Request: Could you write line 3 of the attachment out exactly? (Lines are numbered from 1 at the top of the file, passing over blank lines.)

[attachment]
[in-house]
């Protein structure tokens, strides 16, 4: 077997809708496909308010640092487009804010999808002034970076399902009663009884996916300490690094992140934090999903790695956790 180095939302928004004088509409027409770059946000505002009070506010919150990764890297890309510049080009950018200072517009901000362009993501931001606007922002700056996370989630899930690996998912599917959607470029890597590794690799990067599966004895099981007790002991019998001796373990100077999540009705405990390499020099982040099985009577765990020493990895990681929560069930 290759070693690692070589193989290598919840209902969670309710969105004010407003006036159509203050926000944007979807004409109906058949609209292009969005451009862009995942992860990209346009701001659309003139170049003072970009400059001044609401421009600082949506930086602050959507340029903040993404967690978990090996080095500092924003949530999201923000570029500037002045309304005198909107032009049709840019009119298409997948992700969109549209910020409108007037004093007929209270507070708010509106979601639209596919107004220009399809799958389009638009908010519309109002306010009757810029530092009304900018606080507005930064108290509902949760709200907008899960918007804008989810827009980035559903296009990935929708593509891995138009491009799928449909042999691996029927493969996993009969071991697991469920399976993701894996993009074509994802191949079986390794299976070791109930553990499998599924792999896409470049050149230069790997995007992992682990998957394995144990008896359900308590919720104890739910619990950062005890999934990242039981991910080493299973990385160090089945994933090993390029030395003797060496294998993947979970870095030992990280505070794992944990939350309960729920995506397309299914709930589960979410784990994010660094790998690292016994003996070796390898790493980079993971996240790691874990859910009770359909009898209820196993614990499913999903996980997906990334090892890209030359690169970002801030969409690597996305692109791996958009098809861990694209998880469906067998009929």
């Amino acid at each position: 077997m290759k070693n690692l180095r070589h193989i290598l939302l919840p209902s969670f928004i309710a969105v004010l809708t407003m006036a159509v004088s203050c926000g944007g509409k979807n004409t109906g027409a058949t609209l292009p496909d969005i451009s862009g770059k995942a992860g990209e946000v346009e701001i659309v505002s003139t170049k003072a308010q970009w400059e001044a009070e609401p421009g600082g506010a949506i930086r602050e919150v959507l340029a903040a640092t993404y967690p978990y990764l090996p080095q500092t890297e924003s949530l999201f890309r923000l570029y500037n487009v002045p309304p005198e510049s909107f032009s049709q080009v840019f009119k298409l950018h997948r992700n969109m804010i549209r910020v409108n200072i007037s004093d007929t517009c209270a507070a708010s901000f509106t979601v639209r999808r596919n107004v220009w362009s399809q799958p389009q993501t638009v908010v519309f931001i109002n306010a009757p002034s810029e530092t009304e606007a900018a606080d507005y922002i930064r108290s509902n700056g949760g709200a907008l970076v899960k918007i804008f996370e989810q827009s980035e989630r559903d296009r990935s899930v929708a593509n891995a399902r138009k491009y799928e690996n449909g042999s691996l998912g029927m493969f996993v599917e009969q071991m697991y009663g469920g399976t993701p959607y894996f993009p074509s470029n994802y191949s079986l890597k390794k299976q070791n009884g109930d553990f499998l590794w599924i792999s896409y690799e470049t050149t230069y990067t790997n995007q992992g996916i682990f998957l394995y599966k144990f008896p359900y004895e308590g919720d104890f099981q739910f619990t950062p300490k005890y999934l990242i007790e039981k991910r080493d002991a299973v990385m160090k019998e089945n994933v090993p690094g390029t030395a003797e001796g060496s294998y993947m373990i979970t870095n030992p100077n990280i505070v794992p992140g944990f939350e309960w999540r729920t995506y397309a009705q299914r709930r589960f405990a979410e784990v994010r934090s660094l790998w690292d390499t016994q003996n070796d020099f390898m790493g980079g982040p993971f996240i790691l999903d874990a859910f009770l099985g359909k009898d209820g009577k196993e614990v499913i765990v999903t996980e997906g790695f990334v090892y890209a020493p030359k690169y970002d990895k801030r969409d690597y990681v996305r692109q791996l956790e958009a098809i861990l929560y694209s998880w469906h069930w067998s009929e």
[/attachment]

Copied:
């Amino acid at each position: 077997m290759k070693n690692l180095r070589h193989i290598l939302l919840p209902s969670f928004i309710a969105v004010l809708t407003m006036a159509v004088s203050c926000g944007g509409k979807n004409t109906g027409a058949t609209l292009p496909d969005i451009s862009g770059k995942a992860g990209e946000v346009e701001i659309v505002s003139t170049k003072a308010q970009w400059e001044a009070e609401p421009g600082g506010a949506i930086r602050e919150v959507l340029a903040a640092t993404y967690p978990y990764l090996p080095q500092t890297e924003s949530l999201f890309r923000l570029y500037n487009v002045p309304p005198e510049s909107f032009s049709q080009v840019f009119k298409l950018h997948r992700n969109m804010i549209r910020v409108n200072i007037s004093d007929t517009c209270a507070a708010s901000f509106t979601v639209r999808r596919n107004v220009w362009s399809q799958p389009q993501t638009v908010v519309f931001i109002n306010a009757p002034s810029e530092t009304e606007a900018a606080d507005y922002i930064r108290s509902n700056g949760g709200a907008l970076v899960k918007i804008f996370e989810q827009s980035e989630r559903d296009r990935s899930v929708a593509n891995a399902r138009k491009y799928e690996n449909g042999s691996l998912g029927m493969f996993v599917e009969q071991m697991y009663g469920g399976t993701p959607y894996f993009p074509s470029n994802y191949s079986l890597k390794k299976q070791n009884g109930d553990f499998l590794w599924i792999s896409y690799e470049t050149t230069y990067t790997n995007q992992g996916i682990f998957l394995y599966k144990f008896p359900y004895e308590g919720d104890f099981q739910f619990t950062p300490k005890y999934l990242i007790e039981k991910r080493d002991a299973v990385m160090k019998e089945n994933v090993p690094g390029t030395a003797e001796g060496s294998y993947m373990i979970t870095n030992p100077n990280i505070v794992p992140g944990f939350e309960w999540r729920t995506y397309a009705q299914r709930r589960f405990a979410e784990v994010r934090s660094l790998w690292d390499t016994q003996n070796d020099f390898m790493g980079g982040p993971f996240i790691l999903d874990a859910f009770l099985g359909k009898d209820g009577k196993e614990v499913i765990v999903t996980e997906g790695f990334v090892y890209a020493p030359k690169y970002d990895k801030r969409d690597y990681v996305r692109q791996l956790e958009a098809i861990l929560y694209s998880w469906h069930w067998s009929e």